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I've heard that eventually all the space junk in orbit around Earth will form a disc much like Saturn's rings. If this is true, why? I would expect that that space junk would simply form a spherical shell in orbit over Earth due to the mutual attraction of gravity between the individual pieces of space junk causing spreading it out.

Any help is much appreciated.

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    $\begingroup$ This is essentially a duplicate of Why are our planets in the solar system all on the same disc/plane/layer?. As Warrick's answer to that question says, collisions between orbiting objects result in everything gradually collapsing into a single plane. Collisionless material, e.g. dark matter, doesn't do this so it remains as a diffuse sphere. $\endgroup$ – John Rennie Oct 14 '16 at 15:47
  • $\begingroup$ The earth and other non-giant planets do not have rings, so there must be some reason they do not form or do not last long. $\endgroup$ – Keith McClary Oct 14 '16 at 17:24
  • $\begingroup$ @KeithMcClary: the optimum distance for a disk to form in a rocky planet is probably too low and well inside traces of the atmosphere. So in the few thousands/million years the debris would form a disk, its orbit will decay and fall into the planet. $\endgroup$ – rodrigo Oct 14 '16 at 20:34
  • $\begingroup$ Physics of Planetary Rings, p.95 discusses ring formation and size. $\endgroup$ – Keith McClary Oct 15 '16 at 0:30
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Two things.

Firstly, I believe the space junk has a net angular momentum around the Earth's rotation axis. That is because it is launched with angular momentum from the Earth's surface and usually in the direction of spin.

Second, the individual bits of space junk are capable of inelastic collisions that result in kinetic energy, but not angular momentum, being lost.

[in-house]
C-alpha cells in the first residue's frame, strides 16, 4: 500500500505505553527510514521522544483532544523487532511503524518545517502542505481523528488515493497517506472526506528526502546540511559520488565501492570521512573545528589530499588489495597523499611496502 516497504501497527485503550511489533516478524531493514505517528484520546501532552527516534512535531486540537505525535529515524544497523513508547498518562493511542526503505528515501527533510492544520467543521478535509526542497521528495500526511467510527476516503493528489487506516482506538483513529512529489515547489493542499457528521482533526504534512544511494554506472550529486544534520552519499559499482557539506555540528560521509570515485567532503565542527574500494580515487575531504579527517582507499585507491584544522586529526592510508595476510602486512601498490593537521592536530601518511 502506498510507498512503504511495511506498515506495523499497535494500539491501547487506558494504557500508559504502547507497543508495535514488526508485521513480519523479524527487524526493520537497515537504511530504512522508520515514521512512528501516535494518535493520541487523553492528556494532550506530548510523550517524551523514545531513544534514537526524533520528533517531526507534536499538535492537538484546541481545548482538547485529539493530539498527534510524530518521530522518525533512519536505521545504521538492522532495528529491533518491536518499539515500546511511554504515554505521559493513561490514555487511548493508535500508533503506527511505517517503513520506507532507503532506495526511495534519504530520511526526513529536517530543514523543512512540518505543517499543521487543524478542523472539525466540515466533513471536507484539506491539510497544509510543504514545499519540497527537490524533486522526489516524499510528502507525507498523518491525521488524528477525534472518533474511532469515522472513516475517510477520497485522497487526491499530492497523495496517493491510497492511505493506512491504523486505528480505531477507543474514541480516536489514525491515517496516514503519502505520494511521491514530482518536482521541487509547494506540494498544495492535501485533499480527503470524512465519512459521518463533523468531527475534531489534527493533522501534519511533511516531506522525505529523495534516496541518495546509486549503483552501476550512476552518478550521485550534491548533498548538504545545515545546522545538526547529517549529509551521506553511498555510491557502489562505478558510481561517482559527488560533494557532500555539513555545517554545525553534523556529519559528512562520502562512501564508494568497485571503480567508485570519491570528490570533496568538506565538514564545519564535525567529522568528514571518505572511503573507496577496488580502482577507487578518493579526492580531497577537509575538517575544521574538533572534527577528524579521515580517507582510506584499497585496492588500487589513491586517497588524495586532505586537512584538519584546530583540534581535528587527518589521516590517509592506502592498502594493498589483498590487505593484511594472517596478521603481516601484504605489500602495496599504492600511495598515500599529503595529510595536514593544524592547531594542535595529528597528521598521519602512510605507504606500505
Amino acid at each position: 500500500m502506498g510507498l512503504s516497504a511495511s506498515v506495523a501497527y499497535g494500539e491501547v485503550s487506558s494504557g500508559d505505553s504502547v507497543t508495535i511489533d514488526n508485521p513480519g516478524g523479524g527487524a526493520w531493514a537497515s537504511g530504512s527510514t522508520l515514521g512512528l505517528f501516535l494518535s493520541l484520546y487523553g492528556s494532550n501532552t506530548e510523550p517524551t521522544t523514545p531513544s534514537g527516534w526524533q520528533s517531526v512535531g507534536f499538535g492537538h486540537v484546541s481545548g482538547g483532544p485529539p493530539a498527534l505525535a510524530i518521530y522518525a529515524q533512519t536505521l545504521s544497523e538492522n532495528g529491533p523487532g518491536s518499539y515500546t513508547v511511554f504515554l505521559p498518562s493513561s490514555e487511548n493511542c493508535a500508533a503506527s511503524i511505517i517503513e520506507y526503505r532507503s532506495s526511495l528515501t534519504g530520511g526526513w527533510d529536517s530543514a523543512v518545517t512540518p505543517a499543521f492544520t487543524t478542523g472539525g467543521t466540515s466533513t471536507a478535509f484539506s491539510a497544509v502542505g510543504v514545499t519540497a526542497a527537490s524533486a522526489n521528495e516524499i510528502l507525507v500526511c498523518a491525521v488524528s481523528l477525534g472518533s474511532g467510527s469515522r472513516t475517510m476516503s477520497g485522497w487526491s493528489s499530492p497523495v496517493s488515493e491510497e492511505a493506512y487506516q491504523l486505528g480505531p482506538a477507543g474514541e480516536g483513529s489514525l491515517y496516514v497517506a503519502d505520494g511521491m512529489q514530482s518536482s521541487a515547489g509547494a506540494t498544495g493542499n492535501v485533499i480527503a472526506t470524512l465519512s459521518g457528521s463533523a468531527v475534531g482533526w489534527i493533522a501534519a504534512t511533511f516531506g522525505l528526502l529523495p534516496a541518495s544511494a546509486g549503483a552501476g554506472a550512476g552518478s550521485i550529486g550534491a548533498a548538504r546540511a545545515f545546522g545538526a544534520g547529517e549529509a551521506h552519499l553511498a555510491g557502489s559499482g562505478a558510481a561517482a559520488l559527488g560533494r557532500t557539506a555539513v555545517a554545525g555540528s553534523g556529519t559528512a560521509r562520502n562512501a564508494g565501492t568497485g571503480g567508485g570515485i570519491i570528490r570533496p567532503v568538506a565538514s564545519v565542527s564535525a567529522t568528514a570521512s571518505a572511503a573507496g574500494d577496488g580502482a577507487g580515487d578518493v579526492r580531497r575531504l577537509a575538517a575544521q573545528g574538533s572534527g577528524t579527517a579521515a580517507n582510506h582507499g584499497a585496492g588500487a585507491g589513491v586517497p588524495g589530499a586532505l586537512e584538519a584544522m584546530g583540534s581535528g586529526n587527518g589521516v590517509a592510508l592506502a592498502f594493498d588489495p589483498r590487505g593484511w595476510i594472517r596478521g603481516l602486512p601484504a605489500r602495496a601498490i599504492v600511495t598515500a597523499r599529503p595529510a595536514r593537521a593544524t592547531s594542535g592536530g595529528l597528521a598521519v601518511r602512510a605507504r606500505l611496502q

If these things are true then eventually the system will settle into some configuration with minimum kinetic energy for a given angular momentum, which will be a disc-like structure. However, most space junk is in low-Earth orbit already. If it loses kinetic energy then it will re-enter the Earth's atmosphere and burn up.

I wouldn't know what timescales this might happen on - collisions between bits of junk are reasonably rare - but one danger is a few big collisions might trigger a collisional cascade; much the same process (among planetesimals) is thought to produce debris disks of dust around some stars. As @rob points out, if the timescales for inelastic collisions are too long, then interaction with Earth's extended atmosphere will drag the space junk down before it can form a disc.

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  • $\begingroup$ When considering timescales, remember that most low-Earth orbits have a non-negligible interaction with the atmosphere over years to decades. Whether there'd be enough inelastic interactions to form a disk before the low-altitude stuff re-enters the atmosphere is a numerical question. $\endgroup$ – rob Oct 14 '16 at 21:45
  • $\begingroup$ @rob Indeed. The statement that "all the space junk... will form a disc" is certainly not true. $\endgroup$ – Rob Jeffries Oct 14 '16 at 21:57
  • $\begingroup$ If applied to a protostar, will the protoplanetary disc form around the equator of the star because it has greatest angular velocity and angular momentum(because of differential rotation) around the equator? $\endgroup$ – K Ferreira Jan 24 '17 at 14:04
  • $\begingroup$ @KFerreira The disc form equatorially because that is the plane perpendicular to the net angular momentum vector. It has nothing to do with differential rotation. $\endgroup$ – Rob Jeffries Jan 24 '17 at 17:57

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